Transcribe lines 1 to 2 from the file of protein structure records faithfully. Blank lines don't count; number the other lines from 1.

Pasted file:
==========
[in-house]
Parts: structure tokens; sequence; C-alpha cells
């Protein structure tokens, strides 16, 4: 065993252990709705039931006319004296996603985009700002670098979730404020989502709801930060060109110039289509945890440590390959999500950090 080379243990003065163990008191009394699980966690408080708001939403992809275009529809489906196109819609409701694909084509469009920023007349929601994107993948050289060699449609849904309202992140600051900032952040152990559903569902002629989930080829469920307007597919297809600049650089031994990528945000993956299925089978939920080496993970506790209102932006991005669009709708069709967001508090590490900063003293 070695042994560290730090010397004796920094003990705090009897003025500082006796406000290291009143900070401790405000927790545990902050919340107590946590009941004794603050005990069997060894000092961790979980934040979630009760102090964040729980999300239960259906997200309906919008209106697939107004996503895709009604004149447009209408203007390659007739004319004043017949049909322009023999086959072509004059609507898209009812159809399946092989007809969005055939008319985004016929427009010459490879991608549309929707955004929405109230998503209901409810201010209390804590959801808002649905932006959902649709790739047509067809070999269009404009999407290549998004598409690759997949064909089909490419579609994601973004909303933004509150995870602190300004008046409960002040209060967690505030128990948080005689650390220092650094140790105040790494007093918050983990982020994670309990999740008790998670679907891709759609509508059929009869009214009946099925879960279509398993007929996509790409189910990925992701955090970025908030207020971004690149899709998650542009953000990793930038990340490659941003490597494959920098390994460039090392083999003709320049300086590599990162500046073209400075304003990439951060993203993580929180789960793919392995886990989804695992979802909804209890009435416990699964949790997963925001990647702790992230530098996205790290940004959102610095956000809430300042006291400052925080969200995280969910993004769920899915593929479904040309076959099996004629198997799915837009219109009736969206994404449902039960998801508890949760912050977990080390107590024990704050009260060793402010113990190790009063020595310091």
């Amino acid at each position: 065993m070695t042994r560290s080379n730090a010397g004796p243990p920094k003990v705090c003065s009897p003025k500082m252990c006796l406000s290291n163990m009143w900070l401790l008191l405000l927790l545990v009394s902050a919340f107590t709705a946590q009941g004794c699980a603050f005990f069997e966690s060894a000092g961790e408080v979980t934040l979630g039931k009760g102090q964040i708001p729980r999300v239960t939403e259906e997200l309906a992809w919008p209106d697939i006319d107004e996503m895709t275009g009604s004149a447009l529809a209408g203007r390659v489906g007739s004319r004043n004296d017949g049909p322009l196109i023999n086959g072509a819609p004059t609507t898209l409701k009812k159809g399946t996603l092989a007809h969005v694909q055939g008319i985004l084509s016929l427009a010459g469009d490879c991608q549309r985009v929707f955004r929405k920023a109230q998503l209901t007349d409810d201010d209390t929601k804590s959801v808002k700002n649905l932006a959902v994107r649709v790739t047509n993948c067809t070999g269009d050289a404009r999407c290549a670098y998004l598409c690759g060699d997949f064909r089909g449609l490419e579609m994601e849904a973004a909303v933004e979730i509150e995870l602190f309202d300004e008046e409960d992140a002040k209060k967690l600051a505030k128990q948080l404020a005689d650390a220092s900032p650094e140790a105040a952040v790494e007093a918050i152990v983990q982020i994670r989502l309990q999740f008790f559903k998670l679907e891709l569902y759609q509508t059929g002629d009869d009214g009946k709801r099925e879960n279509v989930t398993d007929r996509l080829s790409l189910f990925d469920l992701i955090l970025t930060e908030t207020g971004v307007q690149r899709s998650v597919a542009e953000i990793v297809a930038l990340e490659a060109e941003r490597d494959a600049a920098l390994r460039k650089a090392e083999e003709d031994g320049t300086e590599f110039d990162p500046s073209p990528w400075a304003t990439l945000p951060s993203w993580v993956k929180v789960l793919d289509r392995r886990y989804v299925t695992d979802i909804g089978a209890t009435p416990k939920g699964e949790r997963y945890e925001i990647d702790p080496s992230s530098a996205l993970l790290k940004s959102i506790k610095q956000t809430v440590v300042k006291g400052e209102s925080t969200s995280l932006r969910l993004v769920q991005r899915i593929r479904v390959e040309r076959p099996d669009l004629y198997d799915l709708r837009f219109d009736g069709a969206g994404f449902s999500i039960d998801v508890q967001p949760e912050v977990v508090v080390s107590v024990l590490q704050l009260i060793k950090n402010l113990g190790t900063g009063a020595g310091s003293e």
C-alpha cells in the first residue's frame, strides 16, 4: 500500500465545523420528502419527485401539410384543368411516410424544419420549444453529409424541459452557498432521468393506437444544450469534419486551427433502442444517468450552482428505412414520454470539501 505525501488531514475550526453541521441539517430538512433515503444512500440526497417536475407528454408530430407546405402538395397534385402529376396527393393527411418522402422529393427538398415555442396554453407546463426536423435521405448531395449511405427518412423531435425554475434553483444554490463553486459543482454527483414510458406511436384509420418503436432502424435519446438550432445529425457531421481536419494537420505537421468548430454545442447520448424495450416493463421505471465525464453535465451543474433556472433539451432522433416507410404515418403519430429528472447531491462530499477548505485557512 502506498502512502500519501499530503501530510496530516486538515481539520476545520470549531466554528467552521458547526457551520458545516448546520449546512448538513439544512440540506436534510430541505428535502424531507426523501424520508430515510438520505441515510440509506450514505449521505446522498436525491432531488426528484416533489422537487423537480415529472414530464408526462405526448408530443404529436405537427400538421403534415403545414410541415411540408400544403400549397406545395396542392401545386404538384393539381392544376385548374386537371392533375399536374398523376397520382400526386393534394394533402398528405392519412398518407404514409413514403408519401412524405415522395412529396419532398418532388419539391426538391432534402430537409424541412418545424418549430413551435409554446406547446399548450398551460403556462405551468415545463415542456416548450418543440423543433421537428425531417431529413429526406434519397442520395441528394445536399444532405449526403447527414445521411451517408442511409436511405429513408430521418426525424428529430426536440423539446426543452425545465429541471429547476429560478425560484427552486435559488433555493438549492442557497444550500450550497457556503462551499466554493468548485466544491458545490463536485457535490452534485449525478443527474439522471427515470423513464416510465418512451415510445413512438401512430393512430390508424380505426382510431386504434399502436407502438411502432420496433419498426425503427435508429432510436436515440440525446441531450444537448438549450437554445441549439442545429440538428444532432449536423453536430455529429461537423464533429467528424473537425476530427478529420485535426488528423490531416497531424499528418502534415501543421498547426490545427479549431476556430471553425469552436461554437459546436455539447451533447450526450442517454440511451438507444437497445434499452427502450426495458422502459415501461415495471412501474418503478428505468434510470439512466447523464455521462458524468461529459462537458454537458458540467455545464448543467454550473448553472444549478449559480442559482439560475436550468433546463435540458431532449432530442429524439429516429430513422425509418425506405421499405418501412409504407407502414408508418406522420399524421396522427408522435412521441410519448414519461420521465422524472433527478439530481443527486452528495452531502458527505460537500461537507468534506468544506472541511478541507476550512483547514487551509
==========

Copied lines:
[in-house]
Parts: structure tokens; sequence; C-alpha cells